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Creating Self-signed pfx and cer certificates with OpenSSL

This is just a quick post about how to use OpenSSL to create certificates that you can use with IIS or Microsoft Azure. Of course you could use makecert.exe, but I generally prefer openssl, since I occasionally do Node.js and IOS development.

The information can be found elsewhere on the internet, but I always have too look around for it when I need it, so I decided to post the commands I recently used to generate certificates for a Azure point-to-site VPN.

To generate a self-signed certificate with OpenSSL use:
openssl req -x509 -days 365 -newkey rsa:<bits> -keyout cert.pem -out cert.pem
Replace with the number of bits you want to use, you should use 2048 or more.

This command guides you through the process of generating a x509 certificate with a private key, and saves it in the pem format. The pem cannot be used with Microsoft products, so we need to convert it to PKCS#12/PFX Format which is what Microsoft uses. That can be done with
openssl pkcs12 -export -in server-cert.pem -inkey cert.pem -out cert.pfx

To get the public certificate in cer format (which in actually called DER) we could import the pfx certificate into a certificate store on a window machine and export it from here, but it’s easier just to ask openssl to create the cer file for us.
openssl x509 -pubkey -outform der -in cert.pem -out cert.cer

That is it now you got a certificate pair you can use with Microsoft software.

Categories: Software

Simon J.K. Pedersen

6 replies

  1. Hi, which one is the root certificate? the PFX or de CER file? And what is the purpose of the output of the cert.cer generation (it outputs public key)?


  2. Well, it’s a self signed certificate, so the root certificate would be itself. The PFX files contains the private key, so that certificate should never be given to any third party. Wereas the cer file only contains the public key, so that is okay to share.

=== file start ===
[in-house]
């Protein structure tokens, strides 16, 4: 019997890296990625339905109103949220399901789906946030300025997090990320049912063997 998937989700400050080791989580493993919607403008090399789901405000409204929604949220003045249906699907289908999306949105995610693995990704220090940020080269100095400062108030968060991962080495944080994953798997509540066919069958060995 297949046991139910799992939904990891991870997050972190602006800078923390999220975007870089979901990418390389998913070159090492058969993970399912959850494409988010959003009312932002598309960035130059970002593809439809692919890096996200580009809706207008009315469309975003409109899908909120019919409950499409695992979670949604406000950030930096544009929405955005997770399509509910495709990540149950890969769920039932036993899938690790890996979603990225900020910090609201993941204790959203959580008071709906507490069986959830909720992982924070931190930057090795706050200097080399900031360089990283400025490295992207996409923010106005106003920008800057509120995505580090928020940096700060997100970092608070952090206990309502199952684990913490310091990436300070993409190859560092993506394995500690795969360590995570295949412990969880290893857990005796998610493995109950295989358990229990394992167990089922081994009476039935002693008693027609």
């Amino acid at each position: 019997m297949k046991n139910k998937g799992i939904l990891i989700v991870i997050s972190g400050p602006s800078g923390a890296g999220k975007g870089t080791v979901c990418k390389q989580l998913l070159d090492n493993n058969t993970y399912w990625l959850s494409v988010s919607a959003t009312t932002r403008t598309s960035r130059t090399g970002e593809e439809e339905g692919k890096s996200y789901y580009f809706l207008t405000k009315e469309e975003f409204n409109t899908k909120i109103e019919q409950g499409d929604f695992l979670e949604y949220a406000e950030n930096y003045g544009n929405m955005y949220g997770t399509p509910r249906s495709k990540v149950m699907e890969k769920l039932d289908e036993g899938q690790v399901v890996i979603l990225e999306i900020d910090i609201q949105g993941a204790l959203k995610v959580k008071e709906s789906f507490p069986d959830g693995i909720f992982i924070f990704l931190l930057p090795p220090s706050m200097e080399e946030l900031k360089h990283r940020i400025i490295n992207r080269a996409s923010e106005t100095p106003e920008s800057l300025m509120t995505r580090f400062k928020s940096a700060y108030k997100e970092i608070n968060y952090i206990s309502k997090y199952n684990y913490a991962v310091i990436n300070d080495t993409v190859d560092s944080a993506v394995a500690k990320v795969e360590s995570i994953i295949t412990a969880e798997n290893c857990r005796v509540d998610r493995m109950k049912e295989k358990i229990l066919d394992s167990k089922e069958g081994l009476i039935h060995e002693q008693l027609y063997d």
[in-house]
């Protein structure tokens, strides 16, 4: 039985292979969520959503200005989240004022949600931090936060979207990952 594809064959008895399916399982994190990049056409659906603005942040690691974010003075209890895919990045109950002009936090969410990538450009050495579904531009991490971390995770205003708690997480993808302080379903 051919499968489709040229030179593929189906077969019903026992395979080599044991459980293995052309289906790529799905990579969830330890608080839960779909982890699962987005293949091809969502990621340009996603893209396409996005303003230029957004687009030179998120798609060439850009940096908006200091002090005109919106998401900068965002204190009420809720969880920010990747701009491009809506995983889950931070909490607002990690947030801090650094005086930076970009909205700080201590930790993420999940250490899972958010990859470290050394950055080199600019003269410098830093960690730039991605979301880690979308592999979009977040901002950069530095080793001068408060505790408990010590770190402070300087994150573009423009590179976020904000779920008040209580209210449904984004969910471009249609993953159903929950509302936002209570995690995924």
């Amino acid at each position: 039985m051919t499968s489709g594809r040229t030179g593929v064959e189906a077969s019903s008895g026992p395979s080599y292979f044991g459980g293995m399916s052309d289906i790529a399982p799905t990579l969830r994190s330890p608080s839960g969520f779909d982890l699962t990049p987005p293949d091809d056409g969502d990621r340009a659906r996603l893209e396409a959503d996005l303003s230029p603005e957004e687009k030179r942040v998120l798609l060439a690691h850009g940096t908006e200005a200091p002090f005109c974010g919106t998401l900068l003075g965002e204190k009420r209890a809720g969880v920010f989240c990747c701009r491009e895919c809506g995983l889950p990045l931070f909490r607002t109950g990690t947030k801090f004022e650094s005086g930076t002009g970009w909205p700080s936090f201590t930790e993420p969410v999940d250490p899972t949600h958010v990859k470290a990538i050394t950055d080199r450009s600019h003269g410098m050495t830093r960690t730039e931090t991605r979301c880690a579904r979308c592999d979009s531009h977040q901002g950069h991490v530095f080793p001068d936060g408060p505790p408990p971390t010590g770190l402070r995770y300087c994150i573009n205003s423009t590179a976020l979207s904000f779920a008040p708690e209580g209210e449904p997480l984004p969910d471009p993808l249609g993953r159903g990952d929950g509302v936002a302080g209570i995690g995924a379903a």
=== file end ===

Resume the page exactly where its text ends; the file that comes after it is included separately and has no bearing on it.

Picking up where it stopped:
3. I entered this: openssl req -x509 -days 365 -newkey rsa:2048 -keyout cert.pem -out cert.pem

    Then: openssl pkcs12 -export -in server-cert.pem -inkey cert.pem -out cert.pfx

    And got: Error opening input file server-cert.pem Any ideas?

  4. I think this is really close, but not quite there.

    I’ve been trying to figure this out for 2 hours! First, I think there is a type’o in the first command to generate the self-signed certificate. The command listed outputs both the private key and certificate to the same cert.pem file. Also, to avoid encryption you need to include the “-nodes” option.

    The second command converts the pkcs10 file to pkcs12 pfx file correctly. The 3rd command converts the private key from PEM to DER. It’s not working…I’m getting “unable to load certificate”

  5. for command:
    openssl pkcs12 -export -in server-cert.pem -inkey cert.pem -out cert.pfx

    was it supposed to read:
    openssl pkcs12 -export -in cert.pem -inkey cert.pem -out cert.pfx

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